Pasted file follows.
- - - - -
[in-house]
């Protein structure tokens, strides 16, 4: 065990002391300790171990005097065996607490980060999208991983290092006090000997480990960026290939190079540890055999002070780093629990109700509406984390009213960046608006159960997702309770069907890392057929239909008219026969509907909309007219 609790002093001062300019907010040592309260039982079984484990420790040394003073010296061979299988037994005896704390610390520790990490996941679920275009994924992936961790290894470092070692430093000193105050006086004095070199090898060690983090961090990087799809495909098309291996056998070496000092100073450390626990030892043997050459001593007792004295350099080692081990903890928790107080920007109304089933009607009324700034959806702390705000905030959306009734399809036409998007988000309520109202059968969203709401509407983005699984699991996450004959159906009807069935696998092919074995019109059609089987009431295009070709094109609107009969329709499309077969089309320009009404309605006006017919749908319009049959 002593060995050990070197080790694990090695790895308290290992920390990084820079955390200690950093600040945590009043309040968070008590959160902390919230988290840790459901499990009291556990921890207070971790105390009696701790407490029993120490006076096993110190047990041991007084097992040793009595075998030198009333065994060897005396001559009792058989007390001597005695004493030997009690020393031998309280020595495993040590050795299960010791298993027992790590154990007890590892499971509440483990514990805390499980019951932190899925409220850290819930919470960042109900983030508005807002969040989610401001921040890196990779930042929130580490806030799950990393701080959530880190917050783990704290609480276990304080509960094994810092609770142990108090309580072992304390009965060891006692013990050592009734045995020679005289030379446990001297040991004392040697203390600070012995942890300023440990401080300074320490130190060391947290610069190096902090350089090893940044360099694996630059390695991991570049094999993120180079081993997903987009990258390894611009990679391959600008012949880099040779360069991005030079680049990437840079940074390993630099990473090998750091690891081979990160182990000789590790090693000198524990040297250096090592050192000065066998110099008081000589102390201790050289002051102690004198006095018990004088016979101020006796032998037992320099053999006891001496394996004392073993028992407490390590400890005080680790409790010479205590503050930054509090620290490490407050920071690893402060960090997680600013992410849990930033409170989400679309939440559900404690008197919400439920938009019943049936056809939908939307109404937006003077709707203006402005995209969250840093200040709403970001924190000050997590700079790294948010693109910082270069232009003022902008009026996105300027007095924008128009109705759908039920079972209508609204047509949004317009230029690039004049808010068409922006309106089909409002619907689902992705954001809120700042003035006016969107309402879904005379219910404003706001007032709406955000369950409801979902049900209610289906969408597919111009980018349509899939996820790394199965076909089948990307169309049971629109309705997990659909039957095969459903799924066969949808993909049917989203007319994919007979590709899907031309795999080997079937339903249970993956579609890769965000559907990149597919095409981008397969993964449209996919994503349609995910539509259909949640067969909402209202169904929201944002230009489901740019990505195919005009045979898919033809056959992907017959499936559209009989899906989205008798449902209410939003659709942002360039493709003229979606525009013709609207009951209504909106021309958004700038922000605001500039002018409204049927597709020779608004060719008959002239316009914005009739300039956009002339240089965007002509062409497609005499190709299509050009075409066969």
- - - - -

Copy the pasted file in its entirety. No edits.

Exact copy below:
[in-house]
């Protein structure tokens, strides 16, 4: 065990002391300790171990005097065996607490980060999208991983290092006090000997480990960026290939190079540890055999002070780093629990109700509406984390009213960046608006159960997702309770069907890392057929239909008219026969509907909309007219 609790002093001062300019907010040592309260039982079984484990420790040394003073010296061979299988037994005896704390610390520790990490996941679920275009994924992936961790290894470092070692430093000193105050006086004095070199090898060690983090961090990087799809495909098309291996056998070496000092100073450390626990030892043997050459001593007792004295350099080692081990903890928790107080920007109304089933009607009324700034959806702390705000905030959306009734399809036409998007988000309520109202059968969203709401509407983005699984699991996450004959159906009807069935696998092919074995019109059609089987009431295009070709094109609107009969329709499309077969089309320009009404309605006006017919749908319009049959 002593060995050990070197080790694990090695790895308290290992920390990084820079955390200690950093600040945590009043309040968070008590959160902390919230988290840790459901499990009291556990921890207070971790105390009696701790407490029993120490006076096993110190047990041991007084097992040793009595075998030198009333065994060897005396001559009792058989007390001597005695004493030997009690020393031998309280020595495993040590050795299960010791298993027992790590154990007890590892499971509440483990514990805390499980019951932190899925409220850290819930919470960042109900983030508005807002969040989610401001921040890196990779930042929130580490806030799950990393701080959530880190917050783990704290609480276990304080509960094994810092609770142990108090309580072992304390009965060891006692013990050592009734045995020679005289030379446990001297040991004392040697203390600070012995942890300023440990401080300074320490130190060391947290610069190096902090350089090893940044360099694996630059390695991991570049094999993120180079081993997903987009990258390894611009990679391959600008012949880099040779360069991005030079680049990437840079940074390993630099990473090998750091690891081979990160182990000789590790090693000198524990040297250096090592050192000065066998110099008081000589102390201790050289002051102690004198006095018990004088016979101020006796032998037992320099053999006891001496394996004392073993028992407490390590400890005080680790409790010479205590503050930054509090620290490490407050920071690893402060960090997680600013992410849990930033409170989400679309939440559900404690008197919400439920938009019943049936056809939908939307109404937006003077709707203006402005995209969250840093200040709403970001924190000050997590700079790294948010693109910082270069232009003022902008009026996105300027007095924008128009109705759908039920079972209508609204047509949004317009230029690039004049808010068409922006309106089909409002619907689902992705954001809120700042003035006016969107309402879904005379219910404003706001007032709406955000369950409801979902049900209610289906969408597919111009980018349509899939996820790394199965076909089948990307169309049971629109309705997990659909039957095969459903799924066969949808993909049917989203007319994919007979590709899907031309795999080997079937339903249970993956579609890769965000559907990149597919095409981008397969993964449209996919994503349609995910539509259909949640067969909402209202169904929201944002230009489901740019990505195919005009045979898919033809056959992907017959499936559209009989899906989205008798449902209410939003659709942002360039493709003229979606525009013709609207009951209504909106021309958004700038922000605001500039002018409204049927597709020779608004060719008959002239316009914005009739300039956009002339240089965007002509062409497609005499190709299509050009075409066969």